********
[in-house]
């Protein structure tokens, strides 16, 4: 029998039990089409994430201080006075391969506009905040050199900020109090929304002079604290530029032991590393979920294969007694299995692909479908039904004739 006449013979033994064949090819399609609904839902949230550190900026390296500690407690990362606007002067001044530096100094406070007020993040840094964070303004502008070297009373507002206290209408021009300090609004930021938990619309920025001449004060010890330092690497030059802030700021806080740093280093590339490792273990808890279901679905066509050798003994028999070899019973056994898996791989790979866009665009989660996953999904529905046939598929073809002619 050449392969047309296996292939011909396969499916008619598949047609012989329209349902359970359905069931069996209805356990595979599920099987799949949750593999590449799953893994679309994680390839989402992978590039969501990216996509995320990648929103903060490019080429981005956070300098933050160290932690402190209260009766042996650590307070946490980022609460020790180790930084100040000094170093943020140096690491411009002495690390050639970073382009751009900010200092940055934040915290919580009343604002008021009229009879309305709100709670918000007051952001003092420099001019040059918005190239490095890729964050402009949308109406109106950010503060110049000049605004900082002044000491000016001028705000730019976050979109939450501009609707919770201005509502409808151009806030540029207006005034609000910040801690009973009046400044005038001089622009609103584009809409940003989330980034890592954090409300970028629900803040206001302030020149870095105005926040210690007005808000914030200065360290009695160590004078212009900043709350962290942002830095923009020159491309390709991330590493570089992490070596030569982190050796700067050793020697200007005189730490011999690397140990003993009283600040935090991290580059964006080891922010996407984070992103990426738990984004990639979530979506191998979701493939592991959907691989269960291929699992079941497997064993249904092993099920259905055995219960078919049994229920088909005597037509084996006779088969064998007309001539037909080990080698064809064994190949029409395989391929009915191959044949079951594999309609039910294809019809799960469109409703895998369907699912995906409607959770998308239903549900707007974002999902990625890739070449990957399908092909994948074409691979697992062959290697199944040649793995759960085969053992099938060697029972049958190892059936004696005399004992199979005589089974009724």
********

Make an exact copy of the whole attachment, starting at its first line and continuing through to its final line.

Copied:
[in-house]
């Protein structure tokens, strides 16, 4: 029998039990089409994430201080006075391969506009905040050199900020109090929304002079604290530029032991590393979920294969007694299995692909479908039904004739 006449013979033994064949090819399609609904839902949230550190900026390296500690407690990362606007002067001044530096100094406070007020993040840094964070303004502008070297009373507002206290209408021009300090609004930021938990619309920025001449004060010890330092690497030059802030700021806080740093280093590339490792273990808890279901679905066509050798003994028999070899019973056994898996791989790979866009665009989660996953999904529905046939598929073809002619 050449392969047309296996292939011909396969499916008619598949047609012989329209349902359970359905069931069996209805356990595979599920099987799949949750593999590449799953893994679309994680390839989402992978590039969501990216996509995320990648929103903060490019080429981005956070300098933050160290932690402190209260009766042996650590307070946490980022609460020790180790930084100040000094170093943020140096690491411009002495690390050639970073382009751009900010200092940055934040915290919580009343604002008021009229009879309305709100709670918000007051952001003092420099001019040059918005190239490095890729964050402009949308109406109106950010503060110049000049605004900082002044000491000016001028705000730019976050979109939450501009609707919770201005509502409808151009806030540029207006005034609000910040801690009973009046400044005038001089622009609103584009809409940003989330980034890592954090409300970028629900803040206001302030020149870095105005926040210690007005808000914030200065360290009695160590004078212009900043709350962290942002830095923009020159491309390709991330590493570089992490070596030569982190050796700067050793020697200007005189730490011999690397140990003993009283600040935090991290580059964006080891922010996407984070992103990426738990984004990639979530979506191998979701493939592991959907691989269960291929699992079941497997064993249904092993099920259905055995219960078919049994229920088909005597037509084996006779088969064998007309001539037909080990080698064809064994190949029409395989391929009915191959044949079951594999309609039910294809019809799960469109409703895998369907699912995906409607959770998308239903549900707007974002999902990625890739070449990957399908092909994948074409691979697992062959290697199944040649793995759960085969053992099938060697029972049958190892059936004696005399004992199979005589089974009724």